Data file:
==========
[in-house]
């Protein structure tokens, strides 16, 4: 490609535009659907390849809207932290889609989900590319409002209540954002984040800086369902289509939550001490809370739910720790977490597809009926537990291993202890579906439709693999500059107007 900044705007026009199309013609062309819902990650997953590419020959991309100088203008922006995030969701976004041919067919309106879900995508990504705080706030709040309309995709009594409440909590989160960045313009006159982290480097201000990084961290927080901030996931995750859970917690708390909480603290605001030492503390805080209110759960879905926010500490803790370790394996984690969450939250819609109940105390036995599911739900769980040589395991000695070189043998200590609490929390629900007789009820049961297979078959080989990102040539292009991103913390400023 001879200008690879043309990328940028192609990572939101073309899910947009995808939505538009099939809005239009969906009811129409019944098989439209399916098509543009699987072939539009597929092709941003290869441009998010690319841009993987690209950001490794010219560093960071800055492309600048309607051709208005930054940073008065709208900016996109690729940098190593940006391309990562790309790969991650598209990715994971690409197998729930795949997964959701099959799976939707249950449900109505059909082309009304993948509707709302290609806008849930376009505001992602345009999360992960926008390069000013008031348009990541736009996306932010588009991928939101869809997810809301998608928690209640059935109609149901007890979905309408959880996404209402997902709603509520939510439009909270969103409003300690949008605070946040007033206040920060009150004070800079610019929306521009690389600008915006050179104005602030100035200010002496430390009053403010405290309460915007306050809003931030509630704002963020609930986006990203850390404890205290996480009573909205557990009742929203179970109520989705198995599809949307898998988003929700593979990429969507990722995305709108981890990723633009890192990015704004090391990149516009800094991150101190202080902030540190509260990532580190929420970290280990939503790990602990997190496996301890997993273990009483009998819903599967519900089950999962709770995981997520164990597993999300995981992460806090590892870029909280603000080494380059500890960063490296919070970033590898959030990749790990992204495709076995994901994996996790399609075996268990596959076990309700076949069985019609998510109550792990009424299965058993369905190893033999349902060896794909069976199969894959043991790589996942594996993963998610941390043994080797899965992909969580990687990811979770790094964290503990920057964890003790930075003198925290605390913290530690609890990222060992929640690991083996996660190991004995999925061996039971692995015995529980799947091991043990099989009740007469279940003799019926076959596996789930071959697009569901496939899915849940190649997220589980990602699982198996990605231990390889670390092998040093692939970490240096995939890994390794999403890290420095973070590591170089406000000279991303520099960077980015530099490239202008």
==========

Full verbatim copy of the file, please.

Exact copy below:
[in-house]
């Protein structure tokens, strides 16, 4: 490609535009659907390849809207932290889609989900590319409002209540954002984040800086369902289509939550001490809370739910720790977490597809009926537990291993202890579906439709693999500059107007 900044705007026009199309013609062309819902990650997953590419020959991309100088203008922006995030969701976004041919067919309106879900995508990504705080706030709040309309995709009594409440909590989160960045313009006159982290480097201000990084961290927080901030996931995750859970917690708390909480603290605001030492503390805080209110759960879905926010500490803790370790394996984690969450939250819609109940105390036995599911739900769980040589395991000695070189043998200590609490929390629900007789009820049961297979078959080989990102040539292009991103913390400023 001879200008690879043309990328940028192609990572939101073309899910947009995808939505538009099939809005239009969906009811129409019944098989439209399916098509543009699987072939539009597929092709941003290869441009998010690319841009993987690209950001490794010219560093960071800055492309600048309607051709208005930054940073008065709208900016996109690729940098190593940006391309990562790309790969991650598209990715994971690409197998729930795949997964959701099959799976939707249950449900109505059909082309009304993948509707709302290609806008849930376009505001992602345009999360992960926008390069000013008031348009990541736009996306932010588009991928939101869809997810809301998608928690209640059935109609149901007890979905309408959880996404209402997902709603509520939510439009909270969103409003300690949008605070946040007033206040920060009150004070800079610019929306521009690389600008915006050179104005602030100035200010002496430390009053403010405290309460915007306050809003931030509630704002963020609930986006990203850390404890205290996480009573909205557990009742929203179970109520989705198995599809949307898998988003929700593979990429969507990722995305709108981890990723633009890192990015704004090391990149516009800094991150101190202080902030540190509260990532580190929420970290280990939503790990602990997190496996301890997993273990009483009998819903599967519900089950999962709770995981997520164990597993999300995981992460806090590892870029909280603000080494380059500890960063490296919070970033590898959030990749790990992204495709076995994901994996996790399609075996268990596959076990309700076949069985019609998510109550792990009424299965058993369905190893033999349902060896794909069976199969894959043991790589996942594996993963998610941390043994080797899965992909969580990687990811979770790094964290503990920057964890003790930075003198925290605390913290530690609890990222060992929640690991083996996660190991004995999925061996039971692995015995529980799947091991043990099989009740007469279940003799019926076959596996789930071959697009569901496939899915849940190649997220589980990602699982198996990605231990390889670390092998040093692939970490240096995939890994390794999403890290420095973070590591170089406000000279991303520099960077980015530099490239202008």